A Lot or a Little?
What you will—and won't—find in this game.
No positive, negative messages.
Positive Role Models
You play two scientists -- Madeleine Stone and Cal Pearson -- both of whom are involved in this secret organization called the Assembly. Unknown what their goals, motivations are.
Ease of Play
Simple controls and limited interface; some may find this makes gameplay less interactive.
Violence & Scariness
No violence exactly, but you do see animals, people subjected to secret medical experiments in labs. Early in game, you see a bird opened up, with blood, innards exposed.
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Mild profanity such as "damn," frequently.
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Drinking, Drugs & Smoking
Some medical drugs can be seen in labs, beside some people; animals being experimented on.
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Parents Need to Know
Parents need to know that The Assembly is a downloadable first-person adventure game with some mature themes. Players will become part of a secret organization that conducts experiments on animals and people, and there are some potentially disturbing scenes with blood and some gore. Parents should also know the two protagonists you play can make moral decisions that might affect the outcome of the story. "Damn" can be heard frequently, and medical drugs can be seen next to some people and animals being experimented on.
Is It Any Good?
This adventure game with its secret organization, mysterious motives, and moral puzzles seems built to succeed, but it's really more of an average tale from start to finish. Most adventure games are designed to be more slowly paced and more narrative-driven, with characters to interact with and puzzles to solve. When you add in the mysterious theme, smooth controls, and decisions that can affect the story, it should seem like a slam dunk. Unfortunately, the game's concept is better than its execution. Between ho-hum gameplay, simplified puzzles, and a world that's eerily lifeless, this four- to five-hour adventure is mediocre at best.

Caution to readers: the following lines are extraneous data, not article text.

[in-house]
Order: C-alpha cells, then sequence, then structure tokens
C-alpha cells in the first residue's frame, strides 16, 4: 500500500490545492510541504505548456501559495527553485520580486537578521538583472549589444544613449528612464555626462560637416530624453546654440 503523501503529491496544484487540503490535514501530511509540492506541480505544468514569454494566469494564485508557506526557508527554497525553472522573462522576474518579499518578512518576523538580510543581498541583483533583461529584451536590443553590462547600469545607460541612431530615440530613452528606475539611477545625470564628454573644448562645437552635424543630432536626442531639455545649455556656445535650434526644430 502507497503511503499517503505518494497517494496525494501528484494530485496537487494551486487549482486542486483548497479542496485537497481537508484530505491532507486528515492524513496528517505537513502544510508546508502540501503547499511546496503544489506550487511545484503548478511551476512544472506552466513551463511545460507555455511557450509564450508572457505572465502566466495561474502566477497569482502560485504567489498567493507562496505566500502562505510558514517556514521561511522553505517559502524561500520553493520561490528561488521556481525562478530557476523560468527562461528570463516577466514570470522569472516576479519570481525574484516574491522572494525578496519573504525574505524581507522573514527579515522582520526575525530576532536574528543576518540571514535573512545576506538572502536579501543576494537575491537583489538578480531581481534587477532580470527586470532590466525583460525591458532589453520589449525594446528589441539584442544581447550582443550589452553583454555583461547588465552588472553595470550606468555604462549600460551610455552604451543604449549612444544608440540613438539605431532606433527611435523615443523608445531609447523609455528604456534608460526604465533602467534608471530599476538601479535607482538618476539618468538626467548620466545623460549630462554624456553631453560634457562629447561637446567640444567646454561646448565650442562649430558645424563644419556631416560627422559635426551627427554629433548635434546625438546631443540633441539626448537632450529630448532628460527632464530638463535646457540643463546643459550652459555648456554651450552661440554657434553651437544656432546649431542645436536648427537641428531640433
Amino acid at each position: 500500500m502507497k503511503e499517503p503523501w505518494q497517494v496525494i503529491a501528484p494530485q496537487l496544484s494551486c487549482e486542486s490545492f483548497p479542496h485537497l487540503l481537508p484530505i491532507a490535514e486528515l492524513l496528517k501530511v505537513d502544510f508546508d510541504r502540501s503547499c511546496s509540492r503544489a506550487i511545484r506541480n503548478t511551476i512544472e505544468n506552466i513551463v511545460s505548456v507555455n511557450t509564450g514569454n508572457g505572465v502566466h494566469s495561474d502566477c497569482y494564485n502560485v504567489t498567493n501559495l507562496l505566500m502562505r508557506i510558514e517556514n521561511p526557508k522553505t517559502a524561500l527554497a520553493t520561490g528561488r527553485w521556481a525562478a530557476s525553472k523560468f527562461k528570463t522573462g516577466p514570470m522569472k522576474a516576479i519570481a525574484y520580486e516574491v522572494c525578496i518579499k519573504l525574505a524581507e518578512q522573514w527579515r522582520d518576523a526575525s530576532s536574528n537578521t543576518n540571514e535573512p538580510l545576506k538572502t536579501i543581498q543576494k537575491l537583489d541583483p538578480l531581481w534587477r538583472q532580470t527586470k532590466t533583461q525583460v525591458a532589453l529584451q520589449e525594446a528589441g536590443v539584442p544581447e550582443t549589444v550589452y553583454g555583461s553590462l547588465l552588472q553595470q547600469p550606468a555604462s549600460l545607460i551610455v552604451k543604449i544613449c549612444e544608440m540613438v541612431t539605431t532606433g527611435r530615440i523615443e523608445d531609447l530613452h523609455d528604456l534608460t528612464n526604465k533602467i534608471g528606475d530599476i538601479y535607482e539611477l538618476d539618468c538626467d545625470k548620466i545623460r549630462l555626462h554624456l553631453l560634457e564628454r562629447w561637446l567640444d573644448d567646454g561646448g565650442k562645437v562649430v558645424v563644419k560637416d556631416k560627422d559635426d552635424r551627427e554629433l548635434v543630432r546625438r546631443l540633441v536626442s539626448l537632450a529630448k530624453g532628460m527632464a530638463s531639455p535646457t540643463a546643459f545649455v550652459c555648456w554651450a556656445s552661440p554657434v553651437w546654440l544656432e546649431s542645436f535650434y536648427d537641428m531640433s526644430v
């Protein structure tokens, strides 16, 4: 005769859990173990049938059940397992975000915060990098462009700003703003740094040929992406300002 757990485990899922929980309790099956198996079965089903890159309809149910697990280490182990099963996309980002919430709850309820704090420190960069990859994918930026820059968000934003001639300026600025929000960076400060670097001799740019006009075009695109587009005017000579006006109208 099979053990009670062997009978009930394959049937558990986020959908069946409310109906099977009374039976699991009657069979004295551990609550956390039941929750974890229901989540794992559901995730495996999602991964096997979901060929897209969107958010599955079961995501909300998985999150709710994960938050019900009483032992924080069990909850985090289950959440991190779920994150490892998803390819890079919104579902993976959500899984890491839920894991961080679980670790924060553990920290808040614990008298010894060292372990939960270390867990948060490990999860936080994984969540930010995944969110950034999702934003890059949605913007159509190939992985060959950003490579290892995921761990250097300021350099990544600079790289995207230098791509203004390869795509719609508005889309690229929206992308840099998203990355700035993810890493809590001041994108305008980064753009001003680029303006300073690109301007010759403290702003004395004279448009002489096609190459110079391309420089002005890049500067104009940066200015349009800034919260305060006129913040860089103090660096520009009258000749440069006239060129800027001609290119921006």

Playing as two characters is a nice twist, as each has a unique role, perspective, and skill set). Madeleine Stone, who experimented on her own mother, solves puzzles and is mostly confined to small rooms. Cal, on the other hand, can roam about more freely, log into computers, open drawers, and explore the facility a little more. But the game feels restrictive, as you don't really go outside (with one exception later in the story), plus you don't really connect with anyone to create a memorable relationship. As a result, the world feels lifeless and empty, and you feel led on a tight leash. Puzzles are very easy, which might be fine for newbie players but not everyone else. It's too bad, because when things start to pick up and get interesting, the tale is over. There's little reason to play again. Without giving too much away, the story is quite good, as are the production values (with decent graphics and impressive audio). Virtual reality fans who like adventure games shouldn't be too upset with The Assembly -- it's also less expensive than most other games -- but will likely agree the gameplay doesn't live up to its promise.
Did we miss something on diversity?
Research shows a connection between kids' healthy self-esteem and positive portrayals in media. That's why we've added a new "Diverse Representations" section to our reviews that will be rolling out on an ongoing basis. You can help us help kids by suggesting a diversity update.